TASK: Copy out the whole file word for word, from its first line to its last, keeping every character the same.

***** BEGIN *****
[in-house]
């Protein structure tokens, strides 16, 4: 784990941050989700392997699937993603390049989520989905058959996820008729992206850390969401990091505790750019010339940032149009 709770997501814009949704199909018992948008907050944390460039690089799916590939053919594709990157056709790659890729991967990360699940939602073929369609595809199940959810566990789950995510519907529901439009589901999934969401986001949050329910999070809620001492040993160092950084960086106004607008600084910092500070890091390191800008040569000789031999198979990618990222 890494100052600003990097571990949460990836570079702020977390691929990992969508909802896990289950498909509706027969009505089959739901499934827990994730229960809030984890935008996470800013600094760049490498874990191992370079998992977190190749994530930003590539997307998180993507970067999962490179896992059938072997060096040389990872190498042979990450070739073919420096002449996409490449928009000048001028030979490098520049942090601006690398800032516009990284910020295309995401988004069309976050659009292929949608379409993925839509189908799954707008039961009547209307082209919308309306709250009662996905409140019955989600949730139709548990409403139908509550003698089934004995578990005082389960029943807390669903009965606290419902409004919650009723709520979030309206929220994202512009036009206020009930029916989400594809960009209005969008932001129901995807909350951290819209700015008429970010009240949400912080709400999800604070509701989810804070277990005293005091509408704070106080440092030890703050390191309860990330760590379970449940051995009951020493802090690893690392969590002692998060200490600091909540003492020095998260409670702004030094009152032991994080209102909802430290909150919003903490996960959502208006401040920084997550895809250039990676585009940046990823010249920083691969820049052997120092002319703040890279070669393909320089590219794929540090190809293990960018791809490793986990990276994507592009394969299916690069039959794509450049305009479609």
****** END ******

[in-house]
């Protein structure tokens, strides 16, 4: 784990941050989700392997699937993603390049989520989905058959996820008729992206850390969401990091505790750019010339940032149009 709770997501814009949704199909018992948008907050944390460039690089799916590939053919594709990157056709790659890729991967990360699940939602073929369609595809199940959810566990789950995510519907529901439009589901999934969401986001949050329910999070809620001492040993160092950084960086106004607008600084910092500070890091390191800008040569000789031999198979990618990222 890494100052600003990097571990949460990836570079702020977390691929990992969508909802896990289950498909509706027969009505089959739901499934827990994730229960809030984890935008996470800013600094760049490498874990191992370079998992977190190749994530930003590539997307998180993507970067999962490179896992059938072997060096040389990872190498042979990450070739073919420096002449996409490449928009000048001028030979490098520049942090601006690398800032516009990284910020295309995401988004069309976050659009292929949608379409993925839509189908799954707008039961009547209307082209919308309306709250009662996905409140019955989600949730139709548990409403139908509550003698089934004995578990005082389960029943807390669903009965606290419902409004919650009723709520979030309206929220994202512009036009206020009930029916989400594809960009209005969008932001129901995807909350951290819209700015008429970010009240949400912080709400999800604070509701989810804070277990005293005091509408704070106080440092030890703050390191309860990330760590379970449940051995009951020493802090690893690392969590002692998060200490600091909540003492020095998260409670702004030094009152032991994080209102909802430290909150919003903490996960959502208006401040920084997550895809250039990676585009940046990823010249920083691969820049052997120092002319703040890279070669393909320089590219794929540090190809293990960018791809490793986990990276994507592009394969299916690069039959794509450049305009479609």